Scalp rosacea is an uncommon skin condition causing discoloration or redness and pus-filled bumps on the top of the head. It tends to affect males in an atypical pattern.

Rosacea is a chronic skin condition. It typically affects the face, causing redness or darkening of the skin and visible blood vessels. Sometimes, the granulomatous variant of rosacea can lead to acne-like lesions on the chest, shoulder, arms, and legs.

Rarely, individuals may experience signs of rosacea on the neck, ears, and scalp. This is known as extra-facial rosacea.

Facial rosacea occurs most commonly in adults between 30 and 50 years of age and tends to affect females more than males. Additionally, doctors diagnose it frequently in people with light skin tones.

In contrast, scalp rosacea is more common in older males with hair loss. Scalp rosacea appears as pustules on red or darker brown irritated skin.

This article covers scalp rosacea, its potential complications, and how doctors diagnose it.

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Rosacea is a chronic inflammatory skin condition that usually affects the central face. However, people can also develop rosacea on the scalp.

Those with fair sun-sensitive skin have the greatest risk for rosacea. Experts estimate the prevalence of this skin condition in this population as 2 to 22%.

In contrast, scalp rosacea is an uncommon diagnosis, and few cases feature in scientific literature. When rosacea affects the scalp, it is usually the granulomatous variant.

Firm, yellow, brown, or red papules or nodules on the skin characterize granulomatous rosacea. These lesions can be severe and cause scarring.

Scalp rosacea symptoms

Scalp rosacea presents with a distinct set of symptoms that may include:

  • Erythema: This refers to redness of the scalp, which can be mild to severe. It may appear purple or brown depending on skin tone.
  • Pustules: This involves the development of pus-filled bumps on the scalp.
  • Burning and itching: Individuals with scalp rosacea may experience burning sensations and persistent itching in the affected area.

Risk factors

While the exact cause of scalp rosacea remains unclear, several risk factors can contribute to the development of the condition. These may include:

  • Genetics: A family history of rosacea can increase a person’s susceptibility to developing scalp rosacea.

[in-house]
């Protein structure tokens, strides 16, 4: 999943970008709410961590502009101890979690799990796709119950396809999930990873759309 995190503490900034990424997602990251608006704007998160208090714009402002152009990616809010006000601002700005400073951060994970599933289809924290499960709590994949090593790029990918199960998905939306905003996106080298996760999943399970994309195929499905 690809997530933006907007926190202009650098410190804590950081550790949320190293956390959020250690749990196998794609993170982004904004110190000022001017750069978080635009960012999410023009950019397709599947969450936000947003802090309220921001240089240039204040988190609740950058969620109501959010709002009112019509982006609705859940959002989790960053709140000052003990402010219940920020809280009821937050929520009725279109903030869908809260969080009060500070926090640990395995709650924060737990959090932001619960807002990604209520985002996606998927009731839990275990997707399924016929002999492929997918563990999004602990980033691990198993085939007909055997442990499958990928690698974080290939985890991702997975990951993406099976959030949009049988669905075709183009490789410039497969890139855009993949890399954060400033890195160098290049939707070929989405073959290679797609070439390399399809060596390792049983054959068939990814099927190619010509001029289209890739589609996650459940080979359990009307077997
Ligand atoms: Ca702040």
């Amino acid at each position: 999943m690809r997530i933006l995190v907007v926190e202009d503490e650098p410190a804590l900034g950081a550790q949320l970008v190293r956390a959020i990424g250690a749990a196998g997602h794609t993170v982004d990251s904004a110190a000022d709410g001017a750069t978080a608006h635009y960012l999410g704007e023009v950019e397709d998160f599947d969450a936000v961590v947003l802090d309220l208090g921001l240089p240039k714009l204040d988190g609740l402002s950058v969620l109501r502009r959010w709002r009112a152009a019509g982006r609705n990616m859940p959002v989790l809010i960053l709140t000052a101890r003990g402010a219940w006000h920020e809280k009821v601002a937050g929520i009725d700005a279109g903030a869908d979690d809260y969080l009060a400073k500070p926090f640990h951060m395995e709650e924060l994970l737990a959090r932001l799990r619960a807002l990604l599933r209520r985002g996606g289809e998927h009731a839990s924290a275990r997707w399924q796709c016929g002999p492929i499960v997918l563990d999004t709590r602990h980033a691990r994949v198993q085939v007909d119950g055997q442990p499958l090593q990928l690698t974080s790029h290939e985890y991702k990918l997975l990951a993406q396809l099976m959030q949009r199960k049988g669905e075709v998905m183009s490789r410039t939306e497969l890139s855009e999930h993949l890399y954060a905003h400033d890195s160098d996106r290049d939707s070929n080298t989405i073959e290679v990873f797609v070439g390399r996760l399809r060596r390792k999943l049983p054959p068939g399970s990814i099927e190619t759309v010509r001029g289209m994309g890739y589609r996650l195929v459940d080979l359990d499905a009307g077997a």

• Facial rosacea: Sometimes, a person with scalp rosacea may present with mild facial lesions.
  • Environmental triggers: Exposure to sunlight, temperature extremes, and wind can exacerbate scalp rosacea.

Reports of scalp rosacea complications are uncommon. However, without management — or in severe cases — it could potentially lead to hair loss or alopecia.

Prolonged inflammation and irritation of the hair follicles that scalp rosacea causes may damage the follicles over time. Consequently, individuals with scalp rosacea may experience localized or diffuse hair shedding and thinning, leading to bald patches on the affected areas of the scalp.

Scalp rosacea diagnosis involves a thorough examination of the affected skin by a primary care physician or dermatologist. There is no specific test for rosacea.

Doctors may check a person’s medical history and ask about potential triggers.

After starting treatment or ruling out certain conditions, follow-up appointments to assess how someone responds to treatment and if symptoms have changed or improved may be necessary.

What other condition could it be?

Several other conditions may appear with symptoms resembling rosacea. They include:

  • acne
  • flushing
  • seborrheic dermatitis, an inflammatory skin condition
  • keratosis pilaris rubra, a subtype of keratosis pilaris
  • acute cutaneous lupus erythematosus, an autoimmune condition that causes skin rashes
  • drug-induced acneiform eruption, which occurs when medications induce acne-like lesions

Managing scalp rosacea typically involves a combination of the following:

  • topical treatments
  • oral medications
  • lifestyle modifications

Learn more about treating rosacea.

Medications aim to reduce inflammation, although topical steroids may cause rebound flaring of symptoms.

Though research is limited, case reports and some scientific literature note improvement in symptoms with oral tetracyclines and topical metronidazole. These medications decrease discoloration and reduce hair shedding.

People should also take note of any triggers, such as UV light or alcohol, and take steps to avoid them. Some skin care tips for rosacea are to use:

Consultation with a dermatologist is essential to develop an effective management plan specific to an individual’s needs.

Scalp rosacea is less common than facial rosacea. Rather than affecting younger females as rosacea does, it tends to affect older males with hair loss. It may present as pustules on red or darkened and irritated skin.

Symptoms might include red or purple pustules on the scalp, which can be uncomfortable and itchy.

Treatment aims to reduce inflammation, and people can learn to avoid their specific triggers. Effective management can significantly improve symptoms of this relatively uncommon condition.